The Boys in the Band: Mart Crowley's groundbreaking play put a group of gay men at a birthday party in front of a mainstream theater audience, and the revolution was on. The year was 1968, and the play's bitterness, corrosive humor and vicious party games held the Off Broadway stage for a thousand performances, before moving on to London and the Continent. "The power of the play is the way in which it remorselessly peels away the pretensions of its characters," said the New York Times. Prepare for a bumpy ride. Through Feb. 5. Suncoast Theatre, St. Petersburg, 727-456-0500.
Wicked: The Broadway blockbuster musical is about what happened in the Land of Oz before Dorothy dropped in from Kansas. It seems there were two girls: one with emerald-green skin, smart, fiery and misunderstood; and one who was beautiful, ambitious and exceedingly popular. Eventually they met in Oz — and went on to become the Wicked Witch of the West and Glinda the Good Witch. Just how it all unfolded is the subject of Steven Schwartz and Winnie Holzman's Tony award-winning extravaganza. Through Jan. 30. Tampa Bay Performing Arts Center, Tampa, 813-229-STAR.
Topdog/Underdog: Suzan-Lori Parks' 2002 Pulitzer Prize-winning play is about two African-American brothers, Lincoln and Booth, who, abandoned by their parents, have depended upon each other for survival since they were teenagers. Now in their 30s, the brothers struggle to find a way out of poverty. Lincoln has a respectable job impersonating Abraham Lincoln at an arcade, while Booth earns his living as a petty thief. Their world is chaotic, filled with dangers and illusions and swift shifts of power. A Jobsite Theater production. Jan. 26-Feb. 12. Tampa Bay Performing Arts Center, Tampa, 813-229-STAR.
I Love You, You're Perfect, Now Change: What's so impressive about this surprising musical is its honesty about love and its discontents. In sketch after sketch, lovers are beset by anxiety, impatience, wishful thinking, ennui, egotism, neediness, indecision, skepticism and panic — and that's just Act One. Joe Dipietro's book and lyrics are witty; Jimmy Roberts' music is catchy; and the outlook is decidedly modern and knowing. This isn't love out of a Disney movie — this is the real thing with all its vicissitudes. Feb. 17-May 7, Tampa Bay Performing Arts Center, Tampa, 813-229-STAR.
Christopher Durang One-Acts: Durang is one of the few writers of satire who actually matter in American theater, and his views on religion, psychology, human relations and human pretensions are often scorching. In this Hat Trick Theatre outing, you'll see the controversial Sister Mary Ignatius Explains It All For You, 'dentity Crisis, Business Lunch at the Russian Tea Room and two five-minute plays. The anger in Sister Mary Ignatius is particularly notable: Durang is incensed, it would seem, at his religious upbringing, and he's not gonna take it anymore. March 3-19, Silver Meteor Gallery, Ybor City, 813-833-6368.
The Goat or, Who is Sylvia? So there's this architect, Martin Gray, and he's a normal enough guy until he meets this goat Sylvia and falls in love and does the deed. And then his best friend finds out, and his wife and his son, and no, they don't understand, no, they're not the least bit tolerant, but he tries to explain anyway. Behind it all is moral gadfly Edward Albee, challenging our assumptions, testing our beliefs and daring to suggest that the intolerable is merely unfamiliar. Or is it? March 23-April 9, Tampa Bay Performing Arts Center, Tampa, 813-229-STAR.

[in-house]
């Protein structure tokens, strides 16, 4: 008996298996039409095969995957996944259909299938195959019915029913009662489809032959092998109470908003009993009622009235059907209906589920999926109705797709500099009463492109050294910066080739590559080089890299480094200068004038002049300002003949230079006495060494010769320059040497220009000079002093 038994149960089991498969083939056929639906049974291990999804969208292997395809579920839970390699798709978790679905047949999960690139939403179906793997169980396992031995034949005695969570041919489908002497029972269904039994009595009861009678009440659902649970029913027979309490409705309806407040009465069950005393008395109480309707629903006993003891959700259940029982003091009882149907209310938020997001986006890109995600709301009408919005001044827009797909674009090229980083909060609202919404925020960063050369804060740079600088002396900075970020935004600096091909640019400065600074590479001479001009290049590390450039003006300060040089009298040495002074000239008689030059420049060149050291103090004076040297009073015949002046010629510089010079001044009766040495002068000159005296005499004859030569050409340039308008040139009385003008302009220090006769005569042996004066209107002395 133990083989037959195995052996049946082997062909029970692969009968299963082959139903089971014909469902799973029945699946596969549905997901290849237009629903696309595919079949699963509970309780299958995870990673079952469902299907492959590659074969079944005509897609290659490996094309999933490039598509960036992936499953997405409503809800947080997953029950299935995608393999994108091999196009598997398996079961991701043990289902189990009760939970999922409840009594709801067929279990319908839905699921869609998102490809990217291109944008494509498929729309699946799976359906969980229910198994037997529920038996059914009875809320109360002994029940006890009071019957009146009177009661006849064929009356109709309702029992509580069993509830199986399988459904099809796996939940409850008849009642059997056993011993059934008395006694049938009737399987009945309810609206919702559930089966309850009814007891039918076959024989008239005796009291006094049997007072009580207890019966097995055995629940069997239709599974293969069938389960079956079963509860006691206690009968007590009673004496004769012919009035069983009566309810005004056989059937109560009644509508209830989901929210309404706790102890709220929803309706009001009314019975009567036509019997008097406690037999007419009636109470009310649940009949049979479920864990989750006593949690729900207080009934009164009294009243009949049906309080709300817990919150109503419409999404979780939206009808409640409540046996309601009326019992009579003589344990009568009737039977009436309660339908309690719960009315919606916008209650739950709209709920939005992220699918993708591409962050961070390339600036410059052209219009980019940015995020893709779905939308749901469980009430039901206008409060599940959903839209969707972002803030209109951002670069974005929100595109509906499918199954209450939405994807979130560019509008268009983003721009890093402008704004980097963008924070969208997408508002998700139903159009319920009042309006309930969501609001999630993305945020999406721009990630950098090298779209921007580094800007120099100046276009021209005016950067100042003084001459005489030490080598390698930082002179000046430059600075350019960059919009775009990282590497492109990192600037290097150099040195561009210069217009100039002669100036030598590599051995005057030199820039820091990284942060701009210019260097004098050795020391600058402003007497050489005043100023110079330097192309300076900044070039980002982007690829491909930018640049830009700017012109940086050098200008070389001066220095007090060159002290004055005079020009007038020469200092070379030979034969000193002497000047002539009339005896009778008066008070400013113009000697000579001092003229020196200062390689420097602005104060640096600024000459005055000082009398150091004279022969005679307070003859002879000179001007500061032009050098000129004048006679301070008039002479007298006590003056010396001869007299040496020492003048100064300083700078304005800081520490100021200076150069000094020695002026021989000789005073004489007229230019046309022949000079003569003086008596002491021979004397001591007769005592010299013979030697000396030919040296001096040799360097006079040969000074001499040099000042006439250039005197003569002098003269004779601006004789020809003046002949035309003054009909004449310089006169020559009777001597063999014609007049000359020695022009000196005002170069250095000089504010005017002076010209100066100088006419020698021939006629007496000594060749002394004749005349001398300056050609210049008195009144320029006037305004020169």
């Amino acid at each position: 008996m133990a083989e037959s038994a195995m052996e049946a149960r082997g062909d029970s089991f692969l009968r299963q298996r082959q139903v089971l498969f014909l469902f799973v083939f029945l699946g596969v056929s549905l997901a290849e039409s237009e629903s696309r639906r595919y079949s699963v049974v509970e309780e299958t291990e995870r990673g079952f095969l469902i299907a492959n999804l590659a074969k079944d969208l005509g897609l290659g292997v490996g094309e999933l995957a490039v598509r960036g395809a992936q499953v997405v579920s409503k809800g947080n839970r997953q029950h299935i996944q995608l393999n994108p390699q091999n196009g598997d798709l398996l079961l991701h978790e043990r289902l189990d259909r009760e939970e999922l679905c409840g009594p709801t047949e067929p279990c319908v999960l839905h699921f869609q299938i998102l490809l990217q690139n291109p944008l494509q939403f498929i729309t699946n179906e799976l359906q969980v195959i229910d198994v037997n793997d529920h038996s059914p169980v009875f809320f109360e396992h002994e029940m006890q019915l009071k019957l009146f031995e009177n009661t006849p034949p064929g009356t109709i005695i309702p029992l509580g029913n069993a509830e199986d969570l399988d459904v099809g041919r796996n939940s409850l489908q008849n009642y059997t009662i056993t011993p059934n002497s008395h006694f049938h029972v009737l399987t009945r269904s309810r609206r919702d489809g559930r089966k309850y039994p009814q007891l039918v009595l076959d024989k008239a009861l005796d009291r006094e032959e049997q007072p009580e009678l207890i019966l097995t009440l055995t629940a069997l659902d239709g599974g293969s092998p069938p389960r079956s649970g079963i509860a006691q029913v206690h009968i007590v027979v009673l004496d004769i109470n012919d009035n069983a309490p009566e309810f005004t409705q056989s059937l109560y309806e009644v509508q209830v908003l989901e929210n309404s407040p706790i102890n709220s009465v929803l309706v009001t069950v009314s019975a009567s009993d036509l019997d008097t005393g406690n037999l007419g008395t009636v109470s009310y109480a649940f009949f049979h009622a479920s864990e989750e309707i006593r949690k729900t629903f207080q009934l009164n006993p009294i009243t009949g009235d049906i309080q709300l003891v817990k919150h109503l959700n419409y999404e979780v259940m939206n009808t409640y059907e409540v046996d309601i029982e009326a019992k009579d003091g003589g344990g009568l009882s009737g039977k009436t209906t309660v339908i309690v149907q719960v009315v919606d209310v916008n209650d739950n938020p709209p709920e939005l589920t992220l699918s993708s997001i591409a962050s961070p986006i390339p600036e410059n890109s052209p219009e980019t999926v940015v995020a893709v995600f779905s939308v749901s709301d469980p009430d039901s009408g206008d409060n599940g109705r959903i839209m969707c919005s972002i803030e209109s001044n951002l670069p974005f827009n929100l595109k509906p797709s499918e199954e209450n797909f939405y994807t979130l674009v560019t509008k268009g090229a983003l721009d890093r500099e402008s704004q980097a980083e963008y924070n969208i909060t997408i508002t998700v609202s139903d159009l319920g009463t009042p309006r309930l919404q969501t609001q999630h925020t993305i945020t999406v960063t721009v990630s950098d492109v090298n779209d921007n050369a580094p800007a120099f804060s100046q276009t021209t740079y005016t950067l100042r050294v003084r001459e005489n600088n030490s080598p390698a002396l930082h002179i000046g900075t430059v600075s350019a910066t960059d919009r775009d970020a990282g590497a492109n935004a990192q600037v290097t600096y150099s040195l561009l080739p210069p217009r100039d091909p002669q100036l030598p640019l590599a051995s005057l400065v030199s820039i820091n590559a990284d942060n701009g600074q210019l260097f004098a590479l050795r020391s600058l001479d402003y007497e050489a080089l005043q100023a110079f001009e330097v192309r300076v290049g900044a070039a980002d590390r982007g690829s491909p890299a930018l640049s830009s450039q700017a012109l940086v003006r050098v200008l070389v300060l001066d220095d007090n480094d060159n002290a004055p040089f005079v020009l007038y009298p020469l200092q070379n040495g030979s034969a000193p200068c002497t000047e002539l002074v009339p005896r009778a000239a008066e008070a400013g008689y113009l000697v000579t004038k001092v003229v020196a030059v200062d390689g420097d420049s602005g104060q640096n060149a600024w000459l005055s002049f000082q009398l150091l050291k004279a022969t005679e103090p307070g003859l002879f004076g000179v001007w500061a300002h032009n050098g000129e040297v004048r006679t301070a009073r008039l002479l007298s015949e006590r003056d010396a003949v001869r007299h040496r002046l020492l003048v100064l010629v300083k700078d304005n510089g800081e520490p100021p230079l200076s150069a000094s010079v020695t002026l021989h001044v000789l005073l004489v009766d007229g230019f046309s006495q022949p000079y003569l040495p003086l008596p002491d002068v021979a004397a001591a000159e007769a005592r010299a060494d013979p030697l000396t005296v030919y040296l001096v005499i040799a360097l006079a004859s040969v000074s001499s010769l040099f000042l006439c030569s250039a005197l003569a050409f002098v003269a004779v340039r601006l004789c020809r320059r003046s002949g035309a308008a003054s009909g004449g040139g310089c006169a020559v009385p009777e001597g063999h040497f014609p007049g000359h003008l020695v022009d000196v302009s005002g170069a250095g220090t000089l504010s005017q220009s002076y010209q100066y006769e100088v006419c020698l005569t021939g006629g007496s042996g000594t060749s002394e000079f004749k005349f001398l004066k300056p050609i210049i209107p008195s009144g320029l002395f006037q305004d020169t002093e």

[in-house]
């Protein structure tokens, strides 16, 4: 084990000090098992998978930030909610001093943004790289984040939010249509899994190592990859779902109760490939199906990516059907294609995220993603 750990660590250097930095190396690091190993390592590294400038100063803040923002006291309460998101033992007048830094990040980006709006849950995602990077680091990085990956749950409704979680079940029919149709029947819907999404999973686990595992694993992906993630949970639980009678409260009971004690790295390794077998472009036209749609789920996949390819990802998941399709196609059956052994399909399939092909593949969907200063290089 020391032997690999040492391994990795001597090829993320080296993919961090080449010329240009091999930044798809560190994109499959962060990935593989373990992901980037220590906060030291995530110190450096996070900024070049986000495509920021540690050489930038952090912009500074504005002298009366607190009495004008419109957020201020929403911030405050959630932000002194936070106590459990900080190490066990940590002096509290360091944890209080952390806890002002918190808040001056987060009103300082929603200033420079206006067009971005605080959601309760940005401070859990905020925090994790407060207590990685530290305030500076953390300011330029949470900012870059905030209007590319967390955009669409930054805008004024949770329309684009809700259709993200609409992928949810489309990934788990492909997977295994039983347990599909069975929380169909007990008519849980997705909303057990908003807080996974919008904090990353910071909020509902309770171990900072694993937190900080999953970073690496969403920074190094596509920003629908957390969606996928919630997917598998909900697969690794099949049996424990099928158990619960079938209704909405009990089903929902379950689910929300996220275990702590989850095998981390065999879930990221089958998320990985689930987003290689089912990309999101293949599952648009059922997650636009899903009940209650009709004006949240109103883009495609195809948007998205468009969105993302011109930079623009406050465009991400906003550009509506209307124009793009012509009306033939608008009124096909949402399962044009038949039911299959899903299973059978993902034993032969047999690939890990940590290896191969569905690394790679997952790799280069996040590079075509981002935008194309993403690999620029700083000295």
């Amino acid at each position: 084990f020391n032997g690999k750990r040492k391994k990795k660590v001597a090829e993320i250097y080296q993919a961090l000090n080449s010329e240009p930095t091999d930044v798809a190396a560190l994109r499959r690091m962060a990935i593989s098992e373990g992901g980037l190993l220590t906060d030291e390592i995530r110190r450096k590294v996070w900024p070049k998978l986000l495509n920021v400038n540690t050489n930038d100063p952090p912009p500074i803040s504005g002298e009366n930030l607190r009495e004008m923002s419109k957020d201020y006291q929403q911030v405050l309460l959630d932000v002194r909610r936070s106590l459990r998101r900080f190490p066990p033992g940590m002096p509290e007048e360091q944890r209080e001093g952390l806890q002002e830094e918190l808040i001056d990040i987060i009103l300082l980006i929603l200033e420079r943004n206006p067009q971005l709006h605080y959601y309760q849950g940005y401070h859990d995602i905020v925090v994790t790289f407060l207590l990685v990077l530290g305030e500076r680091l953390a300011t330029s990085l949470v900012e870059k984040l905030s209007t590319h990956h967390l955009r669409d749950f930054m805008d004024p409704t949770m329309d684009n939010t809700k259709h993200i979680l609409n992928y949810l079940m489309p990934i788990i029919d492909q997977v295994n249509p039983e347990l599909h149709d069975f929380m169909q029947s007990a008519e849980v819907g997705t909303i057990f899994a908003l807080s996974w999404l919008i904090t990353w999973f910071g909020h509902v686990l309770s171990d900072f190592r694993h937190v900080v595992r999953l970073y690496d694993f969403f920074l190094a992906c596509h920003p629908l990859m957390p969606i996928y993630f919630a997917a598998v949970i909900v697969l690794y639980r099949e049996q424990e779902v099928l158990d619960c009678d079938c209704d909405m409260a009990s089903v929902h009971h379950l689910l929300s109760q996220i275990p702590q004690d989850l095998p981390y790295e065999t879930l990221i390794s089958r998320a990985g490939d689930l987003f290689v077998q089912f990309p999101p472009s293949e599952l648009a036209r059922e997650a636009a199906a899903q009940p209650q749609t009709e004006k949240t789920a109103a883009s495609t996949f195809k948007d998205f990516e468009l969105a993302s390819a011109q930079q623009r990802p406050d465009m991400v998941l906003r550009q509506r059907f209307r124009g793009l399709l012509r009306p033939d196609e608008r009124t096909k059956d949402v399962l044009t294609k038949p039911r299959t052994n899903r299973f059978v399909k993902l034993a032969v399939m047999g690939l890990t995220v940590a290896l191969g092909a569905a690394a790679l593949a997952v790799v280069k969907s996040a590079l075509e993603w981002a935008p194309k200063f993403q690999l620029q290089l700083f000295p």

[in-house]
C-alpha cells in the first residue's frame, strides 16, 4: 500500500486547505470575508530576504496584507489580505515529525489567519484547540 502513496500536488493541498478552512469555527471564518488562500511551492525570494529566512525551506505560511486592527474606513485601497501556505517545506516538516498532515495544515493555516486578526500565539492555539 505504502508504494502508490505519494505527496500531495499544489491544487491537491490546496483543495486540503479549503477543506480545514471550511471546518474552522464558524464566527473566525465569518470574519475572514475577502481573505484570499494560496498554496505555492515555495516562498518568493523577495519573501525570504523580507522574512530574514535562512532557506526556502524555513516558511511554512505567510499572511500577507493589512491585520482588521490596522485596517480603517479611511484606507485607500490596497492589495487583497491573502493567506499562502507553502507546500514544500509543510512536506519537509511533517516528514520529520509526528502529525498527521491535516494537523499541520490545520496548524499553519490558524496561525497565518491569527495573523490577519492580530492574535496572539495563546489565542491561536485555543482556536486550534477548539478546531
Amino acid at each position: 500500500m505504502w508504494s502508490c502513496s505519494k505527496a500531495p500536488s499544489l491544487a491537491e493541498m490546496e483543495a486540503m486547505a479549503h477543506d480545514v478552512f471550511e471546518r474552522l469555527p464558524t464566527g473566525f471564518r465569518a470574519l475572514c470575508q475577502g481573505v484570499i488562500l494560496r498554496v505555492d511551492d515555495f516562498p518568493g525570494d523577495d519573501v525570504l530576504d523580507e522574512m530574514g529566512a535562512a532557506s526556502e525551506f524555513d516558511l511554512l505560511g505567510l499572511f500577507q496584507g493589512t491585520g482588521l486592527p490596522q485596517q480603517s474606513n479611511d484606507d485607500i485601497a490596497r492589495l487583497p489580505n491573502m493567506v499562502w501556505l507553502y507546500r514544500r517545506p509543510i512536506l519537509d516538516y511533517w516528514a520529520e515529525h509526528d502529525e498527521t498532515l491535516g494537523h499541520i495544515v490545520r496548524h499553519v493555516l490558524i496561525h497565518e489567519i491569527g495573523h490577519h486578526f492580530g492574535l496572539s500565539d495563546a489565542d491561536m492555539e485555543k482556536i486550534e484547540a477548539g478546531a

Crowns: American Stage's Shakespeare in the Park is moving indoors, while moving out to Demens Landing is the first of many modern musicals to come. This one is by Regina Taylor, and celebrates African-American women and their church hats. It tells the story of Yolanda, a streetwise kid from Brooklyn sent to live with her grandmother in South Carolina. Through gospel music and storytelling, Yolanda learns about inner strength — and how to find her own voice. Will it play as well as Hamlet? Come see. April 5-May 7, Demens Landing, St. Petersburg, 727-823-PLAY.
The Memory of Water: Stageworks presents Shelagh Stephenson's dark comedy about three sisters who reunite in Northern England for their mother's funeral. They play dress-up, they bicker, they discuss their unsatisfactory men and they argue over memories of ultra-feminine Mom. What interests Stephenson is how different persons remember and interpret the past differently, and how some shared memories form a kind of collective mythology. Don't be put off by the funeral setting — the play is ultimately joyful and life-affirming. April 20-May 7, Tampa Bay Performing Arts Center, Tampa, 813-229-STAR.
When You Comin' Back Red Ryder? At an all-night diner in a sleepy Southwestern town, Stephen "Red" Ryder is just finishing up his turn at the night shift when Teddy, a drug runner whose car has broken down, arrives to stir up events. Teddy taunts and bullies the other diners, and utilizing black, sardonic humor, gets at each one in turn, stripping away their pretensions and exposing their innermost secrets and fears. But has he hurt them or helped them? Another nearly forgotten American play presented by Hat Trick Theatre. April 28-May 14, Silver Meteor Gallery, Ybor City, 813-833-6368.